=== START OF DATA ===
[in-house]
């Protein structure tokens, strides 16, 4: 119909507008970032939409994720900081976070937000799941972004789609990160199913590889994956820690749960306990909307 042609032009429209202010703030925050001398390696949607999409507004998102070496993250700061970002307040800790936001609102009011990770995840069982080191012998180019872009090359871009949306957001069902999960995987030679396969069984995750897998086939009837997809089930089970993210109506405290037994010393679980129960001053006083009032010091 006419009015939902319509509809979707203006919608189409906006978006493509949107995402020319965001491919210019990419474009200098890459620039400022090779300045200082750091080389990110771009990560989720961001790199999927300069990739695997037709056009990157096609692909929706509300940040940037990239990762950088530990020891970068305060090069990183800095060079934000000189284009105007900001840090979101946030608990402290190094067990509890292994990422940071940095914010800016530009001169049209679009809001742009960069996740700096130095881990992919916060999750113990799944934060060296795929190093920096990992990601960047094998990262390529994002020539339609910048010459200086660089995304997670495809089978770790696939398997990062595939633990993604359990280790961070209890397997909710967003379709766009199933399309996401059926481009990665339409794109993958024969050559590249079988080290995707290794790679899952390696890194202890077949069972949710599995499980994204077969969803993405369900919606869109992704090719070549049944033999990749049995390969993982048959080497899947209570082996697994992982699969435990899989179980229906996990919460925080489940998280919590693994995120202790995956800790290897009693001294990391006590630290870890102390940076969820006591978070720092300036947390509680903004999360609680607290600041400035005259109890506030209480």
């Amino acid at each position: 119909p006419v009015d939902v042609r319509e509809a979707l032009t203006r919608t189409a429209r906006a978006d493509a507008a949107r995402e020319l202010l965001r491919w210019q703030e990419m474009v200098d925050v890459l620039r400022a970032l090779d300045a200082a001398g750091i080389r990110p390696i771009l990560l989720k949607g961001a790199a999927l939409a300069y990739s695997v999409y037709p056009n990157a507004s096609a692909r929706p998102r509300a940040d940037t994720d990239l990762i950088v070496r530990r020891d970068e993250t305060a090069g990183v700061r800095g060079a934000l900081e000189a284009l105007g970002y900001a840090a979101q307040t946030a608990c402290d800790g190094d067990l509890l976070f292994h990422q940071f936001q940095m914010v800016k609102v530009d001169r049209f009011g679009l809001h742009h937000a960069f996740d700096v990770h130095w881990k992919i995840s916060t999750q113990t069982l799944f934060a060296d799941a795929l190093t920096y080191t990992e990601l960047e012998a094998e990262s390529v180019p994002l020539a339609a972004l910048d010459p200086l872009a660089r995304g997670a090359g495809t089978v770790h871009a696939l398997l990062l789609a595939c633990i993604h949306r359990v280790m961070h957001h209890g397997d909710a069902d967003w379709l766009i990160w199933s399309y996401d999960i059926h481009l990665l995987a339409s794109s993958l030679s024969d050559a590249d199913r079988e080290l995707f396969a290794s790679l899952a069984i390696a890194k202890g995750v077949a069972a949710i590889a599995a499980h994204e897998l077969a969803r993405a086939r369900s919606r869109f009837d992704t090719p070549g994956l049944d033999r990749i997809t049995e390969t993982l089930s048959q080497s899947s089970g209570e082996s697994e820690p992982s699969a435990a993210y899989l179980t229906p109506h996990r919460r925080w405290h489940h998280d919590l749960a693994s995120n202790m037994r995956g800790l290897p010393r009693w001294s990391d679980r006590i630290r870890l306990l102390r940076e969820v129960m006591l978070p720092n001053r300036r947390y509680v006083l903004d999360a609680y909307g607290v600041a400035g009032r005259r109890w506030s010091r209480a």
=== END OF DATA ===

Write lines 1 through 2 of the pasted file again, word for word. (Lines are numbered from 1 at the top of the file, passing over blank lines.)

[in-house]
């Protein structure tokens, strides 16, 4: 119909507008970032939409994720900081976070937000799941972004789609990160199913590889994956820690749960306990909307 042609032009429209202010703030925050001398390696949607999409507004998102070496993250700061970002307040800790936001609102009011990770995840069982080191012998180019872009090359871009949306957001069902999960995987030679396969069984995750897998086939009837997809089930089970993210109506405290037994010393679980129960001053006083009032010091 006419009015939902319509509809979707203006919608189409906006978006493509949107995402020319965001491919210019990419474009200098890459620039400022090779300045200082750091080389990110771009990560989720961001790199999927300069990739695997037709056009990157096609692909929706509300940040940037990239990762950088530990020891970068305060090069990183800095060079934000000189284009105007900001840090979101946030608990402290190094067990509890292994990422940071940095914010800016530009001169049209679009809001742009960069996740700096130095881990992919916060999750113990799944934060060296795929190093920096990992990601960047094998990262390529994002020539339609910048010459200086660089995304997670495809089978770790696939398997990062595939633990993604359990280790961070209890397997909710967003379709766009199933399309996401059926481009990665339409794109993958024969050559590249079988080290995707290794790679899952390696890194202890077949069972949710599995499980994204077969969803993405369900919606869109992704090719070549049944033999990749049995390969993982048959080497899947209570082996697994992982699969435990899989179980229906996990919460925080489940998280919590693994995120202790995956800790290897009693001294990391006590630290870890102390940076969820006591978070720092300036947390509680903004999360609680607290600041400035005259109890506030209480």